Don­ald Trump’s de­ci­sion to re­move hun­dreds of trees along the Po­tomac will harm the re­gion.

The Washington Post Sunday - - METRO - HEDRICK BELIN The writer is pres­i­dent of the Po­tomac Con­ser­vancy.

While Don­ald Trump’s decla­ma­tions on immigration have caused na­tional out­rage, his re­cent re­marks at Loudoun County’s Trump Na­tional Golf Club re­veal a sub-par en­vi­ron­men­tal strat­egy. In an ef­fort to cre­ate a world-class coun­try club, the pres­i­den­tial hope­ful or­dered his “artists with bull­doz­ers” to cut down more than 460 trees along the shores of the Po­tomac. He didn’t buy the prop­erty, said Trump, to have a “lit­tle glimpse” of the river.

Trump’s “un­ob­structed views” come at a high cost, and this time, lo­cal res­i­dents will pay the price. The pro­tec­tive trees and shrubs that line our lo­cal river and streams form an un­par­al­leled nat­u­ral fil­tra­tion sys­tem. In ad­di­tion to sta­bi­liz­ing the shore­line with its deep root sys­tems, the green fil­ter strip run­ning along the Po­tomac sub­stan­tially re­duces top­soil ero­sion and helps to pre­vent chem­i­cal pol­lu­tion and farm run-off from flow­ing into the river be­low.

The will­ful de­struc­tion of more than a mile and a half of ma­ture trees will worsen wa­ter qual­ity for thou­sands of out­door en­thu­si­asts who fish, pad­dle, run and bike along the Po­tomac. More sig­nif­i­cantly, how­ever, these ac­tions will have a neg­a­tive ef­fect on the nearly 5 mil­lion peo­ple — more than 85 per­cent of area res­i­dents — whose drink­ing wa­ter comes from the Po­tomac.

It might be too late to save Trump’s trees, but a com­bi­na­tion of en­vi­ron­men­tally sound and busi­ness-smart strate­gies can help en­sure that this clear-cut­ting de­ba­cle doesn’t hap­pen again.

Na­tional and lo­cal pol­i­cy­mak­ers, busi­ness lead­ers and en­vi­ron­men­tal or­ga­ni­za­tions can con­tinue to work to­gether to ex­pand in­no­va­tive green de­vel­op­ment prac­tices. In re­cent years, tra­di­tional bat­tles be­tween “tree-hug­ging” en­vi­ron­men­tal­ists and ruth­less de­vel­op­ers have given way to col­lab­o­ra­tive ef­forts such as green land­scap­ing, low-im­pact de­sign and river-friendly growth that im­prove en­vi­ron­men­tal and eco­nomic out­comes. Still in the plan­ning stages, the 11th Street Bridge will cre­ate a green civic space that will also help drive eco­nomic de­vel­op­ment along the Ana­cos­tia River. On the K Street cor­ri­dor, new build­ings such as Ar­ent Fox’s of­fice show­case build­ing prac­tices de­signed to cap­ture pol­luted run-off.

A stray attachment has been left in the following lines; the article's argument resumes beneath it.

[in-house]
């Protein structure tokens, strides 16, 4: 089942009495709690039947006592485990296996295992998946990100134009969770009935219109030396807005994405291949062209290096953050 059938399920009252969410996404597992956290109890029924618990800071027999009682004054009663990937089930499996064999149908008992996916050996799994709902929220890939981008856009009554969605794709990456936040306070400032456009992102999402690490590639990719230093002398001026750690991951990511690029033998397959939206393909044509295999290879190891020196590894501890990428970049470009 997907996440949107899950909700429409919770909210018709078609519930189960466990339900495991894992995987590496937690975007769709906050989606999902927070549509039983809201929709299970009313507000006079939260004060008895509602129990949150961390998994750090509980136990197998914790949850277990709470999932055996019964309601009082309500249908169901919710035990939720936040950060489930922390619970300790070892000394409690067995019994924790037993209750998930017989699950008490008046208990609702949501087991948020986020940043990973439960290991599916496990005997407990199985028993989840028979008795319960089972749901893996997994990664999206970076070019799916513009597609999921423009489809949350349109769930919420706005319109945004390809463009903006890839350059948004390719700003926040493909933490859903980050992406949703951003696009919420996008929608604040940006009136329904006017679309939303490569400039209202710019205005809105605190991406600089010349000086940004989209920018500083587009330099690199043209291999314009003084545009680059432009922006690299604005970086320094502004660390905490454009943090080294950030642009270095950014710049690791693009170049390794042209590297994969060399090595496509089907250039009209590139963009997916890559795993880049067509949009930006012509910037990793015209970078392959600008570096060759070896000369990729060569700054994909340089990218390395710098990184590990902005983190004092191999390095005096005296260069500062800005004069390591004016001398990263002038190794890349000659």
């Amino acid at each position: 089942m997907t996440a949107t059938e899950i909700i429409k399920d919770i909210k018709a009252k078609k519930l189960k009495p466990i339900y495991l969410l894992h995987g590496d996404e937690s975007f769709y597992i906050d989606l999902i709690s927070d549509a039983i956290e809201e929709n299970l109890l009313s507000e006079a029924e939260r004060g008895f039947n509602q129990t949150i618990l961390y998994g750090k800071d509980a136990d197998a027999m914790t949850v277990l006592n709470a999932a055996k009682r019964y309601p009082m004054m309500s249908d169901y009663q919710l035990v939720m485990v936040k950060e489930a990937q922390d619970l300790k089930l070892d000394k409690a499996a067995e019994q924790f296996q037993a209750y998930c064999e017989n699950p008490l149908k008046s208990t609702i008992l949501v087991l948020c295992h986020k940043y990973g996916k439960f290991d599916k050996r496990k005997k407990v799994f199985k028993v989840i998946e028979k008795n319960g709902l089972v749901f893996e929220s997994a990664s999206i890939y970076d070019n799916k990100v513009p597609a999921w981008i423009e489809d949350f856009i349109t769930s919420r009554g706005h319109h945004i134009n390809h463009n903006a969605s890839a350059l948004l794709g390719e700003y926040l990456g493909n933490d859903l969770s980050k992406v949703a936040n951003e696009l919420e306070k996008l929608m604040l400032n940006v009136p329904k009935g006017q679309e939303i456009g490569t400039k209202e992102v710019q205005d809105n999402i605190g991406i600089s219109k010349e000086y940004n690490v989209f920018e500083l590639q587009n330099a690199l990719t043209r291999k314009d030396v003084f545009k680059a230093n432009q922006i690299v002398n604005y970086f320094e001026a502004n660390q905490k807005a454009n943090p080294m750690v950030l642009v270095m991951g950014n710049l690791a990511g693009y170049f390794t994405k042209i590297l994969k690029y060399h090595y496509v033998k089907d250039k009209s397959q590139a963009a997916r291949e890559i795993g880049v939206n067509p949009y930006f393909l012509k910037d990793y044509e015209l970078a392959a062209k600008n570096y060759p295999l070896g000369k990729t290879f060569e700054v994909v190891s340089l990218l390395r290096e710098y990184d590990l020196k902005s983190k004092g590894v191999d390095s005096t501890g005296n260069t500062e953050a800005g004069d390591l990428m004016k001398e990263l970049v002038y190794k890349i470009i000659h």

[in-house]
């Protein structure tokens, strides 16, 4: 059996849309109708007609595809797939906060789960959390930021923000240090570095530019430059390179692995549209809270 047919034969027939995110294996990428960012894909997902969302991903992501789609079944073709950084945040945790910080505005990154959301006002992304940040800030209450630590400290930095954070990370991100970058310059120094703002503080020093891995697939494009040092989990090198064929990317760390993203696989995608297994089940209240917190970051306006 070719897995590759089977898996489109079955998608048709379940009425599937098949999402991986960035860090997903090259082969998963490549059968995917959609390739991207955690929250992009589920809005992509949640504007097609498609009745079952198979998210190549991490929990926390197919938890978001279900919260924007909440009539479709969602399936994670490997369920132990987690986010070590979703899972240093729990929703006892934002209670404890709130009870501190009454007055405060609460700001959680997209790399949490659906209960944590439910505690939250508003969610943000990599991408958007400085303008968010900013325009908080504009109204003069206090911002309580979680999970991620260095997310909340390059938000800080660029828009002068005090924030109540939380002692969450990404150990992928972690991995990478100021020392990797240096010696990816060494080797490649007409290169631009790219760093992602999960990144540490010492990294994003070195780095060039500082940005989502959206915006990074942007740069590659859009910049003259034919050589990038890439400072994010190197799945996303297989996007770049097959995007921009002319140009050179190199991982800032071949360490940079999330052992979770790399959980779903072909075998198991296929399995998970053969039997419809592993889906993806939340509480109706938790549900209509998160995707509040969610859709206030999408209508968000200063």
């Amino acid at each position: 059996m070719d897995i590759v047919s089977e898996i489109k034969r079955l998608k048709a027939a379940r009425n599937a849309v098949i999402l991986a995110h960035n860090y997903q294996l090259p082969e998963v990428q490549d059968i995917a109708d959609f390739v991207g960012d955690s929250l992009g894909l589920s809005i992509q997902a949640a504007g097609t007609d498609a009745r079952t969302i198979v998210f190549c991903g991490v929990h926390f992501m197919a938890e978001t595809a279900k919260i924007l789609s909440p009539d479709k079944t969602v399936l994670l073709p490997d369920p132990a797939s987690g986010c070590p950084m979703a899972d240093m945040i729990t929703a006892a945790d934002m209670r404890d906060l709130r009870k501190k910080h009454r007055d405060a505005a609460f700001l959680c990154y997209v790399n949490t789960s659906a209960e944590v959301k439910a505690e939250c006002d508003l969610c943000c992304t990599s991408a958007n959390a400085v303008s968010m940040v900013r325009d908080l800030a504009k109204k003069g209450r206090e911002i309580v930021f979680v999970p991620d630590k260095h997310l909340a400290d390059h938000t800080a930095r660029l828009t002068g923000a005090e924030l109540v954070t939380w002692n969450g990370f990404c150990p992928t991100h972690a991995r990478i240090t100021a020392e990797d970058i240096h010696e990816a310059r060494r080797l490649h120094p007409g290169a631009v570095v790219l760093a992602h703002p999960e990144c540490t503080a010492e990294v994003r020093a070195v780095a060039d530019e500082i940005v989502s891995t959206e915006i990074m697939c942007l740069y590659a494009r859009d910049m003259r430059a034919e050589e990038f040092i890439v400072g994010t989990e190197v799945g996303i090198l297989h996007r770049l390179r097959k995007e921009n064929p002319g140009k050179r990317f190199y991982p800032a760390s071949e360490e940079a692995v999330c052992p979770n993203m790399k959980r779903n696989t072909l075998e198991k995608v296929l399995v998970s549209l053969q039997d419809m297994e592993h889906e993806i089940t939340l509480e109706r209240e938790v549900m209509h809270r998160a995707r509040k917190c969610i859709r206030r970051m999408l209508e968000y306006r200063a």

Re­gional elected of­fi­cials and agency lead­ers must step up ef­forts to strengthen lo­cal codes and or­di­nances to pre­serve trees and limit the vol­ume of pol­luted run-off in our drink­ing wa­ter source. Ad­di­tional fund­ing is needed to retro­fit city and residential streets to cap­ture con­tam­i­nated rain­wa­ter be­fore it flows into our neigh­bor­hood streams.

Sup­port of such mea­sures is en­vi­ron­men­tally friendly and smart pol­i­tics. In a re­cent Fred­er­ick County poll con­ducted by the Po­tomac Con­ser­vancy, nearly 8 in 10 vot­ers sup­ported restor­ing re­cently re­pealed reg­u­la­tions that pro­tected lo­cal wa­ter­ways from ir­re­spon­si­ble con­struc­tion and de­vel­op­ment. In 2013, the Mont­gomery County Coun­cil voted to re­strict the un­nec­es­sary re­moval of trees in residential build­ing projects. Sim­i­lar pro­tec­tions ex­ist in Ar­ling­ton and Alexandria.

Great lead­er­ship re­quires wise de­ci­sion-mak­ing. Trump missed out on an op­por­tu­nity to build a world-class golf course, pro­tect the en­vi­ron­ment and be a good neigh­bor and re­spon­si­ble mem­ber of our com­mu­nity.

He could have worked col­lab­o­ra­tively with lo­cal en­vi­ron­men­tal or­ga­ni­za­tions and com­mu­nity lead­ers to pro­tect some of the ex­ist­ing for­est, strate­gi­cally plant new sycamores and other ero­sion-re­sis­tant trees and cre­ate a golf course that would have won de­sign awards for its in­no­va­tive land­scap­ing.

He could have mod­eled the welcome and grow­ing trend in this area of prop­erty own­ers, de­vel­op­ers and busi­ness lead­ers who adopt smart plan­ning so­lu­tions that em­brace eco­nomic growth and pro­tect our nat­u­ral re­sources.

But he didn’t. And for mil­lions of lo­cal res­i­dents, that might be the clear­est, most mem­o­rable view of all.

TRACY A. WOOD­WARD/THE WASHINGTON POST

A view of the shore­line at Trump Na­tional Golf Club in Po­tomac Falls in 2010.

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